Not sure where to report a glitch - I downloaded this using the itch.io app and it only downloaded the first PDF, the character sheet. I was able to get the rest of the sheets by coming here on the website, but figured I should report this so it has a chance of being fixed!
The Colors of Magic
A downloadable tabletop rpg
The Colors of Magic is a light, collaborative, story-focused, fantasy tabletop RPG about a group of wizard friends. The game focuses on the characters' beliefs and relationships.
This game uses some ideas I've wanted to test for a long time:
- GM "Mad Lib"-style adventure planning built around structured character creation focused on conflicts and relationships as your "stats."
- Giving players full authorial control over the broad strokes of the antagonists, conflicts, themes, and setting.
- Calling the GM the "gamerunner" and the PCs the "protagonist characters"
- Specifically incorporating non-playing audience members.
- Really taking advantage of the Script Change safety tool and integrating it throughout the game.
- Choosing the outcome of risky actions rather than using a randomizer; focusing on balancing the game's outcome choices rather than combat and PC abilities.
The Colors of Magic was written as a submission for the Our Little Foods Game Jam, which gave me an opportunity to write a game about choosing your outcomes. It's meant as a way to introduce the ideas, above; but it's a playable game!
Email firstname.lastname@example.org with all the typos and errors you find. Also with any thoughts, experiences, etc. you have playing. I welcome your feedback!
Updated! Version 2 now has a table of contents, page numbers, a few small edits (a duplicated section was resolved), and a slightly modified Fast Adventure Planner. 12/20/19
In order to download this tabletop rpg you must purchase it at or above the minimum price of $3 USD. You will get access to the following files:
Log in with itch.io to leave a comment.
Wild! I didn't even know there was an app, I hope they get it fixed.
Extremely interesting concept! I particularly enjoy:
1. The fact that all important NPCs are created by the players. An obvious deviation from standard RPGs which I think help re-establish the relationship between GM and players, and will help me develop the idea with my players that they are an integral part of worldbuilding as well and prompt them to create people and places, because they often feel like "it's not allowed".
2. No dice! Wack! I don't know how that'll translate in my group, but I'm eager to know :) Their minds are often not very narrative-driven, so it'll be interesting to see if they like it at all (always worth trying!)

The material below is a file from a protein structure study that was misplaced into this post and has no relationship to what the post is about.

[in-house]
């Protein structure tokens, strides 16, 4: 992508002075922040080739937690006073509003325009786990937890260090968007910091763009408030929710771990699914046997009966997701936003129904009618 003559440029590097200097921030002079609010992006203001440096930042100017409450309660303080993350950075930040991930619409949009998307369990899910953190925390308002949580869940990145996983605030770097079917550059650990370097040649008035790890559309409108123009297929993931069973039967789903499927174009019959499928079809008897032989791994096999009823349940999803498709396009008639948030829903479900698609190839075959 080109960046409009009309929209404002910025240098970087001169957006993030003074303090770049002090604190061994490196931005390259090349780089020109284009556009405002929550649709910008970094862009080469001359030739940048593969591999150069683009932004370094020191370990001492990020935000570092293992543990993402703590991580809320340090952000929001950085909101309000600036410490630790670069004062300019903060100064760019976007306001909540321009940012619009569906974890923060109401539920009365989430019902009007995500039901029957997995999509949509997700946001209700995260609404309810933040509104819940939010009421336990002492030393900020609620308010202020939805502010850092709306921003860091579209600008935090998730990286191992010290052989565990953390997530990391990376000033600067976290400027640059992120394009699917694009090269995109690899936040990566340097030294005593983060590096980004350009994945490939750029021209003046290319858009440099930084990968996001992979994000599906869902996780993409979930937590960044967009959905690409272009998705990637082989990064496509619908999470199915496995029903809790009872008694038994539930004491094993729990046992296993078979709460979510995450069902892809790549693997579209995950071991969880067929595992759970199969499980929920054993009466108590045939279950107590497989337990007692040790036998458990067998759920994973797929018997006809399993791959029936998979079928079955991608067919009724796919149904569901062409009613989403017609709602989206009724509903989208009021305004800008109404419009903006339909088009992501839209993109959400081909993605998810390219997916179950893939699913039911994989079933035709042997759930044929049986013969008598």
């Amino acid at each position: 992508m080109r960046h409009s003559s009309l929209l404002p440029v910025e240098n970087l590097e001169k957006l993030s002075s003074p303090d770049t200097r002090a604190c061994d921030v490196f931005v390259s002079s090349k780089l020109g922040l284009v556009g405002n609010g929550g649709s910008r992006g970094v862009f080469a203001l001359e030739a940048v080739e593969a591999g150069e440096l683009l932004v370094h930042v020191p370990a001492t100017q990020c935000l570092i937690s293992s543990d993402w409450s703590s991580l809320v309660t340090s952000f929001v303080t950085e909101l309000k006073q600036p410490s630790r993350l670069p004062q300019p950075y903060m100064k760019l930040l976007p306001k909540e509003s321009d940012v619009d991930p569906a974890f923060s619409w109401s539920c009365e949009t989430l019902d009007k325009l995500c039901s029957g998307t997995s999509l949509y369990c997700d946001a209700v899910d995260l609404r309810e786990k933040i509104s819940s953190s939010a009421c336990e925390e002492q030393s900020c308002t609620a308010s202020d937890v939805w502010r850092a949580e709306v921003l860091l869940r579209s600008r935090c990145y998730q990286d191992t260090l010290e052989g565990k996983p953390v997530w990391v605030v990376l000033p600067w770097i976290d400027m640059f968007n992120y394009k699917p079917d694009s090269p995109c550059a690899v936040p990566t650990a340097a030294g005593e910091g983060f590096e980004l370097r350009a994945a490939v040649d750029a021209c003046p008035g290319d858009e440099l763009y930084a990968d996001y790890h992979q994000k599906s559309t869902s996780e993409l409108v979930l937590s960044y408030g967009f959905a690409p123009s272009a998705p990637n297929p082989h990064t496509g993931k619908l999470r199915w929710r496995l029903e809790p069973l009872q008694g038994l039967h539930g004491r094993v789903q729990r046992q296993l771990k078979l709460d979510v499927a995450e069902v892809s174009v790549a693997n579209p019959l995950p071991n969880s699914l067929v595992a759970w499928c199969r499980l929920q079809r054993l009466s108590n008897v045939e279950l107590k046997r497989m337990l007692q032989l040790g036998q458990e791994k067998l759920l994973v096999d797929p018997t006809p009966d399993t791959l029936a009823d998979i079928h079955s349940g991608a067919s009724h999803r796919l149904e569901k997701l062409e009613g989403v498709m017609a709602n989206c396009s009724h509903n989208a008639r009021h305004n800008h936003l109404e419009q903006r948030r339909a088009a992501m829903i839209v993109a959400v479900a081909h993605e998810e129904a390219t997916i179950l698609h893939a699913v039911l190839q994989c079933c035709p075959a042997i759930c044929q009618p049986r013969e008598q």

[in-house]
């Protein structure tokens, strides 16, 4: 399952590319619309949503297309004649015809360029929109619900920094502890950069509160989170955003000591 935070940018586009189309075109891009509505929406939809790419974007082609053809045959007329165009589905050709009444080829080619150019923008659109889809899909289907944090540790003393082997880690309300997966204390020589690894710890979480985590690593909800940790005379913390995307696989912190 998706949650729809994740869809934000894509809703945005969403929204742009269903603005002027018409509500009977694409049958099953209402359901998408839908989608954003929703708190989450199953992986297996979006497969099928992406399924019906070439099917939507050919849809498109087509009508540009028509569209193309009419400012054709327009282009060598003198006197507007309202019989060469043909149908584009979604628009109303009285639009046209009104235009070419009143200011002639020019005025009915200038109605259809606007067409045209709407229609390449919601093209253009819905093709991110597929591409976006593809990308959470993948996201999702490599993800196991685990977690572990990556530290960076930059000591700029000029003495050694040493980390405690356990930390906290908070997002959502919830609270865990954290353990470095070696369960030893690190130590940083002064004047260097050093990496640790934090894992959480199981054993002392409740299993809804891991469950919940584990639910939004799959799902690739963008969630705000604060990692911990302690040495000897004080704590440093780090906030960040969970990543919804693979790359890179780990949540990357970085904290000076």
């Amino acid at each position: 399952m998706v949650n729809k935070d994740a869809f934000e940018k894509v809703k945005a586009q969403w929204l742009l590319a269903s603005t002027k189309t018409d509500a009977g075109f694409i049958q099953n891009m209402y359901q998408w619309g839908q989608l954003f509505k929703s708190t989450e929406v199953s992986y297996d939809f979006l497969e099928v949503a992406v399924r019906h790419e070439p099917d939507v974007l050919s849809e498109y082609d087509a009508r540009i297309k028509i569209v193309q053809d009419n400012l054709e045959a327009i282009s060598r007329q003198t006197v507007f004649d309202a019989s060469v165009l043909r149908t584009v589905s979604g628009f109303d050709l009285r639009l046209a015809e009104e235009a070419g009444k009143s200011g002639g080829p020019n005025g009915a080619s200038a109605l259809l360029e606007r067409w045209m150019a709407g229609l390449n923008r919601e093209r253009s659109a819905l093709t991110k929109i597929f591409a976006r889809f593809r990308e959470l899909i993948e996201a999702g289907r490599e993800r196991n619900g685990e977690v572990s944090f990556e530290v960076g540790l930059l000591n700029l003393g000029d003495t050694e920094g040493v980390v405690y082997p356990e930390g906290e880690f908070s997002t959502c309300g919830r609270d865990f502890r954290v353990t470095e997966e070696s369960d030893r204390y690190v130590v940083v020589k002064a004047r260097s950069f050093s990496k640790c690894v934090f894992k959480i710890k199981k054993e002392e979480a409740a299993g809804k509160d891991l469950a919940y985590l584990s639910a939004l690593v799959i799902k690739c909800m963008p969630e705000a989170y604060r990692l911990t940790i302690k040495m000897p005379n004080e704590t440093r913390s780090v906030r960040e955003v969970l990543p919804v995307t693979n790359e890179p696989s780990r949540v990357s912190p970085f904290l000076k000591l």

Anyway, I think I'm going to wait until after the pandemic to play it (candy!!!) but I wanted to leave a small comment regardless. Thank you for the game <3
The idea of the game is very interesting in a obviously good way
Hey folks, I've put this game in the Racial Justice and Equality bundle, so it's going to get a lot of downloads.
If I were you, a game by an unknown designer would be low on my list, so it's likely to be stashed in a thousand thumb drives and cloud drives and file servers and forgotten. That's fine.
But consider opening it and reading it because:
- The players create the setting by creating their characters' relationships.
- The GM has to use what the players created or things implied by what they created; they can't create an antagonist or location unless it's implied by the player's creation.
- It has "Mad Lib" style story creation for GMs, to help them learn this approach (and just because it's easy). Basically, the structure of an adventure is there. You fill it in with the relationships the players fill in on their character sheet.
- There's no randomizer. No hit points. No numbers at all. Players choose the result of a risky action from a menu! If you get hurt, write down how.
- But it still works like a traditional RPG. There's a GM and players, each with their character. The GM has a pretty typical GM role. It's a cartoon fantasy world with TV-Y7 fantasy stories.
- You get to eat candy. In the time of the virus, you can eat virtual candy. I added a virtual playmat for that in January that you can use with Roll20 or any virtual whiteboard type app.
I only found this because I jumped to the last page of the bundle, but the mechanics sound very interesting and I'll probably give it a shot when I can be around other people again. Thanks!
Thank you! I added a playmat image for use with Roll20 if you try it online. In fact, I was only able to playtest it on Roll20, never in person with actual candies. Game jam timelines make live playtest scheduling nearly impossible.
I'm so happy there were so many TTRPG systems and add-ons in the bundle, thank you for being a part of it!! I love the idea and will be trying it on roll20 as soon as my players are available <3